Earlier this week, we talked about car payments and how they seem to be ballooning out of control. We now have a clear picture of average sales amount numbers, and the situation doesn’t look much rosier. Kelley Blue Book (KBB) recently released data showing that the average new car price in the U.S. rose by five percent in 2022.
Americans are paying $49,507 for new cars on average. However, as KBB points out, inventory shortages are not entirely to blame. New car supplies are slowly recovering, so the increase in car purchase amounts is due primarily to buyers seeking more expensive models. A side effect is that it pushes automakers to build more expensive vehicles, further exacerbating the problem.
Incentives are also recovering, as automakers offer lease, purchase, and cash-back deals to attract buyers skeptical of higher interest rates. KBB found that EV and luxury vehicle incentives rose to nearly six percent of their average transaction price. That’s shy of the pre-pandemic average of 10.9 percent, but deal offerings cratered in 2020 and 2021.
Looking only at mainstream, non-luxury vehicles, buyers paid an average of $45,578, and as KBB notes, many non-luxury brand prices were steady or fell slightly in December 2022. At the same time, Kia and Hyundai both sold cars for more than five percent over sticker. Trucks also showed price growth, with a $59,000 average sales price.
Luxury prices ended 2022 on a hot streak. The segment closed December with a $66,660 average transaction price, lower than November’s average but still elevated. Surprisingly, luxury vehicles accounted for nearly 19 percent of all vehicles purchased in December.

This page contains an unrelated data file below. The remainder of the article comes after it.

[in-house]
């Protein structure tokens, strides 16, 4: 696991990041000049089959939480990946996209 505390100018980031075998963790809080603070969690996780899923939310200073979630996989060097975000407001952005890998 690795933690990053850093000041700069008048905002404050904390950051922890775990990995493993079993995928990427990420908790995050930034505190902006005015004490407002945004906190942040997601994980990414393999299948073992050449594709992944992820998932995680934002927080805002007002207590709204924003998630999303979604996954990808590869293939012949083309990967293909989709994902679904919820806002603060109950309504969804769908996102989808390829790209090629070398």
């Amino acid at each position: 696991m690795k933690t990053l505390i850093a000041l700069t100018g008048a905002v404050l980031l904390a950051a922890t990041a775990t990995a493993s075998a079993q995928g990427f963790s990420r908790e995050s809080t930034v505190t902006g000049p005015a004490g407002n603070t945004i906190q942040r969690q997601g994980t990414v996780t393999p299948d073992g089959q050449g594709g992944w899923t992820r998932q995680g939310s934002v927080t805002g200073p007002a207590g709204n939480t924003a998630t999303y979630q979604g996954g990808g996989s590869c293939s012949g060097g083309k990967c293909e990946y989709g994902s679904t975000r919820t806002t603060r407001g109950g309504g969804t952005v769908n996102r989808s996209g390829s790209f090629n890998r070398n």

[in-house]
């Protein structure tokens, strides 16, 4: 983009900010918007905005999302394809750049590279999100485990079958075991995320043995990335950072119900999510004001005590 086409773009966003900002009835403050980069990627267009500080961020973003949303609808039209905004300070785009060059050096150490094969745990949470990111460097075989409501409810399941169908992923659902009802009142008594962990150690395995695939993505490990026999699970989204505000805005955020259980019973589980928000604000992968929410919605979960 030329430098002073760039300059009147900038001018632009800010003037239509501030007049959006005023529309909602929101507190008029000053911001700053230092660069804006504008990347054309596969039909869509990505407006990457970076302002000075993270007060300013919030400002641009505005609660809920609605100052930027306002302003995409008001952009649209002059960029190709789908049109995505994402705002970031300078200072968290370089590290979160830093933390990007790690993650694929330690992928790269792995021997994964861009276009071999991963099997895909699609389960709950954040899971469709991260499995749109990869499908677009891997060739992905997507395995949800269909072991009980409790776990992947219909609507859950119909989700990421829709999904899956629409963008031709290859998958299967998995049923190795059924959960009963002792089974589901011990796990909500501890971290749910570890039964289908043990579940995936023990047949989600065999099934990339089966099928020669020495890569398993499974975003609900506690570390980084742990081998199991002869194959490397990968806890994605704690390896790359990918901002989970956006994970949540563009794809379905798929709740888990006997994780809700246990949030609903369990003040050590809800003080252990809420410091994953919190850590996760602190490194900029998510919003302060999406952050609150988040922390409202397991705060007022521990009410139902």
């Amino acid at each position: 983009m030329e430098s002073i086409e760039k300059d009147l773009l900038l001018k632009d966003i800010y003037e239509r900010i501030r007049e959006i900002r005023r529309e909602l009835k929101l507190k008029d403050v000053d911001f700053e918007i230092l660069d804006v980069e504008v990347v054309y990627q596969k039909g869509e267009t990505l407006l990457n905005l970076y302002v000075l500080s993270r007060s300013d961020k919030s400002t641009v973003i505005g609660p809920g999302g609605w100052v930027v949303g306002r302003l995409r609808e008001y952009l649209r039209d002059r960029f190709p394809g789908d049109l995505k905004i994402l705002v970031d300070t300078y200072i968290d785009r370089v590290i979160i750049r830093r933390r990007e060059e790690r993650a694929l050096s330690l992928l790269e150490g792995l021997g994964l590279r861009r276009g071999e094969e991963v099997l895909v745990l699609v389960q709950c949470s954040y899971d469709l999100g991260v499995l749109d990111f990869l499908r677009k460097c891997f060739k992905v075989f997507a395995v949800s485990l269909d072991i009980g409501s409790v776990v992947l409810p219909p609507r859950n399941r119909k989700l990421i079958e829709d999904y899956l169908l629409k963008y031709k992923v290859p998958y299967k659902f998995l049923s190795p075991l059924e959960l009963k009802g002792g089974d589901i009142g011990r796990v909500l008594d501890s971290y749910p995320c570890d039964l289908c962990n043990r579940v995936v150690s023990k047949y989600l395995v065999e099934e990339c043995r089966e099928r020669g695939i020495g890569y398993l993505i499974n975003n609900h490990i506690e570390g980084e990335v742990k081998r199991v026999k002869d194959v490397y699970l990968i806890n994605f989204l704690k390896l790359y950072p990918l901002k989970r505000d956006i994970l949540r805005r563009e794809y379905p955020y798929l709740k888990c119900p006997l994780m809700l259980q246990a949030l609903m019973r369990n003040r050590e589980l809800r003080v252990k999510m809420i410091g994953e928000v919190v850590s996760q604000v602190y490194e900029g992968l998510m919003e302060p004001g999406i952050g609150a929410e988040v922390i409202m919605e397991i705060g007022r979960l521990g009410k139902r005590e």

Promisingly, KBB found that EV prices are falling. The average price in December declined by $3,594, but the average EV sales price was massive, at $61,448. Tesla played a significant role in the drop, offering rare discounts of up to $7,500 in December.
How to get the best new car price
Before heading to the dealership, you must do your homework. Make sure you understand the type of vehicle you’re looking for and have questions about specific models. It’s a good idea to review prices and values so that you can quickly evaluate any deal in front of you. It’s also good to check your credit score to determine the best way to finance your new ride.
Keep your emotions in check during the purchase process. New cars are exciting, and the dealer may seem like your friend, but car buying is a business transaction. Don’t get caught up discussing monthly payments and add-ons, and be focused on the final purchase price you want to pay.
You can negotiate your trade-in price and other costs, but many dealers are holding firm at or above MSRP these days. You may not get the below-sticker price you’ve been used to seeing in years past, so it’s best not to waltz into a dealer thinking you’re going to bully your way into a good deal.
Finally, don’t be afraid to look outside your home area. Many dealers offer shipping and remote purchasing, so you might be able to find the car you want for a better price without leaving the couch. You’ll have to factor in shipping and any other costs to get the vehicle to your door, but you may avoid markups and other challenges buying locally.